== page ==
Category Archives: Peer Groups

PSOL Aggregations

For the PSOL, Noel-Levitz creates five categories from the 26 core items that have both a satisfaction and importance score. Those five categories are:

  1. Academic services (7)
  2. Enrollment services (4)
  3. Institutional perceptions (2)
  4. Instructional services (8)
  5. Student services (5)

In each of these categories, there are two or more questions (indicated in parentheses above) that are combined to create the aggregate score.

Column chart of PSOL results

This column chart shows the LSC scores as compared to both the peer group of 13 similar two-year schools as well as the national results from more than 60 schools. Our best performance is in the Enrollment Services category and our largest opportunity for improvement is in the Student Services category.

To really make any improvements in these rankings you must look at the underlying specific survey items and attempt to improve services or otherwise improve the level of satisfaction expressed by the students. These are the five questions that comprise the Student Services category score:

  • 10. This institution responds quickly when I request information. (Our score here is good!)
  • 15. Channels are available for providing timely responses to student complaints.
  • 19. Online career services are available.
  • 22. I am aware of whom to contact for questions about programs and services.
  • 26. The bookstore provides timely service to students. (NOT considered to be Student Services on our campus.)

Age Differences

In the previous post I suggested that we needed to compare the demographics of the LSC PSOL students with the students in the peer group to see if there were any significant differences which might make the results not perfectly comparable. My conclusion was that there are several demographic factors where the groups differ, but in total they appear to just about even out without a huge bias either in favor of or fighting against one group or the other.

One of the factors of possible differences has to do with the larger percentage of younger online learners (46.2% vs. 34.2%) that we have at LSC. At the Noel-Levitz conference this summer I learned that their research has shown that the younger students generally show significantly lower satisfaction rates than the older students. It finally occurred to me that I do have the data to study for evidence of this phenomenon, at least for the LSC students.

The LSC data does show a huge difference between the two groups of learners. Those 24 years and younger are less satisfied than those 25 years and older on all but one of the 36 items ranked for both importance and satisfaction. The only item where younger students are more satisfied is item #5: “My program advisor helps me work toward career goals.”? Even then the difference was relatively small (5.21 vs. 5.10 on a 7-point scale) and this was the item where we had the overall lowest level of student satisfaction.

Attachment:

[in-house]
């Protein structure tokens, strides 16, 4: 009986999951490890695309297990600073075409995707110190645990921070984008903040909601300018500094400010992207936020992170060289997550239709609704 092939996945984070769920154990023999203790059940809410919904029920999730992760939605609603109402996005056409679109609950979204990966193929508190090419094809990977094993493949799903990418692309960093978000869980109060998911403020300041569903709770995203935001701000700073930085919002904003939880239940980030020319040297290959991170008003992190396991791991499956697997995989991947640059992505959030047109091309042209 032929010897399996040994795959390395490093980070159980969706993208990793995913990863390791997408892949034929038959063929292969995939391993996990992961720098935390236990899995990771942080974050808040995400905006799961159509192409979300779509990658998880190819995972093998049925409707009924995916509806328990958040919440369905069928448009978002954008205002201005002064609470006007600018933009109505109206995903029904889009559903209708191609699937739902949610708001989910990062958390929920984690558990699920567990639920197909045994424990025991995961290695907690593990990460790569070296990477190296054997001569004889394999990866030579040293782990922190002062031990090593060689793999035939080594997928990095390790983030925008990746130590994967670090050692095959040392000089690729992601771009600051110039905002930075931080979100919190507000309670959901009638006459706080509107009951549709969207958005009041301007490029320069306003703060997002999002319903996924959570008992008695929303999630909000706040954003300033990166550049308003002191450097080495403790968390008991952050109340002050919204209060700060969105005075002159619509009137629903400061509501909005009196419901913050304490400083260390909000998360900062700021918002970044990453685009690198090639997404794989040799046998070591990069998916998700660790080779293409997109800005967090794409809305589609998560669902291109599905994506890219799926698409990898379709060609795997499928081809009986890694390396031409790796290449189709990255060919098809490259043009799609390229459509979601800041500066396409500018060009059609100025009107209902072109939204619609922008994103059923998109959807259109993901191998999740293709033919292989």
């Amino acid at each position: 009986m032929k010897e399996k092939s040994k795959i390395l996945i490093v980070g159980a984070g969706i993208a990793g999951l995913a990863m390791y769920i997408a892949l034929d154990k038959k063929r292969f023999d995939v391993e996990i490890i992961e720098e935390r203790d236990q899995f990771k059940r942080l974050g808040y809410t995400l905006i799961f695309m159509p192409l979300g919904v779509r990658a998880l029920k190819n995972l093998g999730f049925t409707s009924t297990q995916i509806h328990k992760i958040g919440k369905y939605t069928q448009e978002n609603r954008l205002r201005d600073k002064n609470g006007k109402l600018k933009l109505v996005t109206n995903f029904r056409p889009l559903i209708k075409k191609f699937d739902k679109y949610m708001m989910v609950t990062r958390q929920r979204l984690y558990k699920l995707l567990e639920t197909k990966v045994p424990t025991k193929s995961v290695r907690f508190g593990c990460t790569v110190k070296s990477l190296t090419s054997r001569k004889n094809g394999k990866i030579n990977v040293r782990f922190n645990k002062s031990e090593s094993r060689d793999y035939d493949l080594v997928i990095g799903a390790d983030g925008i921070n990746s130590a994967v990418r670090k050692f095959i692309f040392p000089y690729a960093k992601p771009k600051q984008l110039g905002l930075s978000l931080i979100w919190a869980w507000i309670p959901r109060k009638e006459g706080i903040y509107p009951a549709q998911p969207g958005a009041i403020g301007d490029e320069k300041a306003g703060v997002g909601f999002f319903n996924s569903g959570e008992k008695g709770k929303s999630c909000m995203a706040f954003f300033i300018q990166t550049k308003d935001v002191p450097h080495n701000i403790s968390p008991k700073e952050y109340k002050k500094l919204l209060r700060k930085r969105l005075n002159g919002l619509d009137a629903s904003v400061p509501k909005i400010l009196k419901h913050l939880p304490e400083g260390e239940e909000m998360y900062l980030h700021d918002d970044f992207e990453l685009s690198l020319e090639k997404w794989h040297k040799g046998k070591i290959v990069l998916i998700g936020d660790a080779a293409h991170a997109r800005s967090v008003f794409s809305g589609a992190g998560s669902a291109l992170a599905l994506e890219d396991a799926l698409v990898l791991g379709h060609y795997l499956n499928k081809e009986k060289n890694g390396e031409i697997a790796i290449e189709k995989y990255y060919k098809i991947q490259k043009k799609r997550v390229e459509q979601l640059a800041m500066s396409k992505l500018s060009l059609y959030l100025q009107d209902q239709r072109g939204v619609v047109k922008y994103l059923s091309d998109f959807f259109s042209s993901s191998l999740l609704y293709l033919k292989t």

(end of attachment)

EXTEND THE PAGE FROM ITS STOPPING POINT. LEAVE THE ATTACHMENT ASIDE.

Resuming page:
It was also interesting to note that they were not only universally less satisfied, but that they also ranked 35 of the 36 items as being less important than the older students did. Many of the differences in importance are rather large, such as shown in the embedded worksheet below. These 12 items had the largest difference in Importance score from the two student groupings. I couldn’t get the embedded spreadsheet to work here, so I inserted a screenshot below, or go here to open in a new window.


Again, this really begs the question about how do we alter our services provided on the basis of this information? You let me know if you have any ideas and I’ll let you know if I ever come up with one of my own.

Peer Group Demographics

I posted recently about our 13-school peer comparison group for the 2006 PSOL and how this would be our best group for benchmarking since they are all two year schools. It is also necessary to look a little deeper to make sure that the respondents are similar so I compared the demographics of the two groups.

  • Ours were 81.6% female, theirs were 78.7% female. Females generally give more favorable satisfaction ratings on such surveys (unless they are being surveyed about their husbands).
  • Ours were 46.2% age 24 and under, theirs were 34.2% in that age range. Younger students tend to give lower satisfaction ratings than the older age groups.
  • 58.2% of ours indicated that they were primarily online students, compared to 59.7% of theirs. It has been my experience that those who identify themselves as mainly online tend to look more favorably upon their experience learning online than those who consider themselves to be primarily on-campus learners just taking an online course or two.
  • 61.2% of our students indicated that they are taking full-time class loads, compared to 47.1% of the peer group students. Part-time students tend to rate their satisfaction more highly than full-time students.